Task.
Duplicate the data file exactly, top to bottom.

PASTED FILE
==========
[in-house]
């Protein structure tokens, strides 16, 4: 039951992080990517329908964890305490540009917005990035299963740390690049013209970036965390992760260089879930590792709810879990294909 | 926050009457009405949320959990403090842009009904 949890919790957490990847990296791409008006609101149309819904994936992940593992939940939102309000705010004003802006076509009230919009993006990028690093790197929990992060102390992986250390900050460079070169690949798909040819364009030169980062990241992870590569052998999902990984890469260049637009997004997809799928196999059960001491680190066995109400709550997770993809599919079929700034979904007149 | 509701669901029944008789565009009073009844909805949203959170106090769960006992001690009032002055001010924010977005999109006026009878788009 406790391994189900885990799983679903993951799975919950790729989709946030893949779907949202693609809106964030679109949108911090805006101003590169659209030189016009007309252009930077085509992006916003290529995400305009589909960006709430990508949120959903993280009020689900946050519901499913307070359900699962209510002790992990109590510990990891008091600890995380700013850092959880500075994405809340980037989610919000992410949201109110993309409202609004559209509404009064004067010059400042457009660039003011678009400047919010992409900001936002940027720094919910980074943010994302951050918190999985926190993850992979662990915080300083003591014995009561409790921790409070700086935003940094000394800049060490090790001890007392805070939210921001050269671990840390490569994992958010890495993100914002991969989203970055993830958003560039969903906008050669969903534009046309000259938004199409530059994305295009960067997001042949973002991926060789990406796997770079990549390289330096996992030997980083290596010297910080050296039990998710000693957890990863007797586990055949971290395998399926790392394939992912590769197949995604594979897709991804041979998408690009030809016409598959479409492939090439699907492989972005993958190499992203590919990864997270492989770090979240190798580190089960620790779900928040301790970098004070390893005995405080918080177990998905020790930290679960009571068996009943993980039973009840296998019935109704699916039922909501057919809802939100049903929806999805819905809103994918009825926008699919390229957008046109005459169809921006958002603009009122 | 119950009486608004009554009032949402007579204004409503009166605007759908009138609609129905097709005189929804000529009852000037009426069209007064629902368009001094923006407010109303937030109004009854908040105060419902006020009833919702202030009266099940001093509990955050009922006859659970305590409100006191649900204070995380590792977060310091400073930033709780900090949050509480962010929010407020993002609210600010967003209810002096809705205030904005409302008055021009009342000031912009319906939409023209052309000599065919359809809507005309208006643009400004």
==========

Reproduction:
[in-house]
């Protein structure tokens, strides 16, 4: 039951992080990517329908964890305490540009917005990035299963740390690049013209970036965390992760260089879930590792709810879990294909 | 926050009457009405949320959990403090842009009904 949890919790957490990847990296791409008006609101149309819904994936992940593992939940939102309000705010004003802006076509009230919009993006990028690093790197929990992060102390992986250390900050460079070169690949798909040819364009030169980062990241992870590569052998999902990984890469260049637009997004997809799928196999059960001491680190066995109400709550997770993809599919079929700034979904007149 | 509701669901029944008789565009009073009844909805949203959170106090769960006992001690009032002055001010924010977005999109006026009878788009 406790391994189900885990799983679903993951799975919950790729989709946030893949779907949202693609809106964030679109949108911090805006101003590169659209030189016009007309252009930077085509992006916003290529995400305009589909960006709430990508949120959903993280009020689900946050519901499913307070359900699962209510002790992990109590510990990891008091600890995380700013850092959880500075994405809340980037989610919000992410949201109110993309409202609004559209509404009064004067010059400042457009660039003011678009400047919010992409900001936002940027720094919910980074943010994302951050918190999985926190993850992979662990915080300083003591014995009561409790921790409070700086935003940094000394800049060490090790001890007392805070939210921001050269671990840390490569994992958010890495993100914002991969989203970055993830958003560039969903906008050669969903534009046309000259938004199409530059994305295009960067997001042949973002991926060789990406796997770079990549390289330096996992030997980083290596010297910080050296039990998710000693957890990863007797586990055949971290395998399926790392394939992912590769197949995604594979897709991804041979998408690009030809016409598959479409492939090439699907492989972005993958190499992203590919990864997270492989770090979240190798580190089960620790779900928040301790970098004070390893005995405080918080177990998905020790930290679960009571068996009943993980039973009840296998019935109704699916039922909501057919809802939100049903929806999805819905809103994918009825926008699919390229957008046109005459169809921006958002603009009122 | 119950009486608004009554009032949402007579204004409503009166605007759908009138609609129905097709005189929804000529009852000037009426069209007064629902368009001094923006407010109303937030109004009854908040105060419902006020009833919702202030009266099940001093509990955050009922006859659970305590409100006191649900204070995380590792977060310091400073930033709780900090949050509480962010929010407020993002609210600010967003209810002096809705205030904005409302008055021009009342000031912009319906939409023209052309000599065919359809809507005309208006643009400004």